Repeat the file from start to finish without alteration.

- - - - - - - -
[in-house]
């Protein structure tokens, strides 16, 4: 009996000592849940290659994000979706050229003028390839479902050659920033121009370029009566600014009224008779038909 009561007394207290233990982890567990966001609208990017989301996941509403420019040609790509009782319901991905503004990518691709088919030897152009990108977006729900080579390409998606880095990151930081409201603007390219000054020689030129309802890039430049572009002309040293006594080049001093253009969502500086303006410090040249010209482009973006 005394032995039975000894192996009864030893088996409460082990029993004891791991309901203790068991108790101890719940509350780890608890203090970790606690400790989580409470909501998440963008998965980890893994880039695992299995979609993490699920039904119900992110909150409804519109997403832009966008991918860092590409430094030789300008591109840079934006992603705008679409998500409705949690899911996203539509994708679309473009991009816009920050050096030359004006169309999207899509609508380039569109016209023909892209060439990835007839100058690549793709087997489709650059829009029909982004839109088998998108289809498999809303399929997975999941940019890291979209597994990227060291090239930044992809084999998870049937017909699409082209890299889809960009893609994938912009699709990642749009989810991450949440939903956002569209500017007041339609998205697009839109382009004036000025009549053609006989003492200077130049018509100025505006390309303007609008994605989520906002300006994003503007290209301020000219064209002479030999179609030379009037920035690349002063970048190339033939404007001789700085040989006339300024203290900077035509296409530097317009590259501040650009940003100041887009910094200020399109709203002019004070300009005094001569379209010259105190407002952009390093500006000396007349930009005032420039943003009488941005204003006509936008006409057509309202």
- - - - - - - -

[in-house]
């Protein structure tokens, strides 16, 4: 009996000592849940290659994000979706050229003028390839479902050659920033121009370029009566600014009224008779038909 009561007394207290233990982890567990966001609208990017989301996941509403420019040609790509009782319901991905503004990518691709088919030897152009990108977006729900080579390409998606880095990151930081409201603007390219000054020689030129309802890039430049572009002309040293006594080049001093253009969502500086303006410090040249010209482009973006 005394032995039975000894192996009864030893088996409460082990029993004891791991309901203790068991108790101890719940509350780890608890203090970790606690400790989580409470909501998440963008998965980890893994880039695992299995979609993490699920039904119900992110909150409804519109997403832009966008991918860092590409430094030789300008591109840079934006992603705008679409998500409705949690899911996203539509994708679309473009991009816009920050050096030359004006169309999207899509609508380039569109016209023909892209060439990835007839100058690549793709087997489709650059829009029909982004839109088998998108289809498999809303399929997975999941940019890291979209597994990227060291090239930044992809084999998870049937017909699409082209890299889809960009893609994938912009699709990642749009989810991450949440939903956002569209500017007041339609998205697009839109382009004036000025009549053609006989003492200077130049018509100025505006390309303007609008994605989520906002300006994003503007290209301020000219064209002479030999179609030379009037920035690349002063970048190339033939404007001789700085040989006339300024203290900077035509296409530097317009590259501040650009940003100041887009910094200020399109709203002019004070300009005094001569379209010259105190407002952009390093500006000396007349930009005032420039943003009488941005204003006509936008006409057509309202």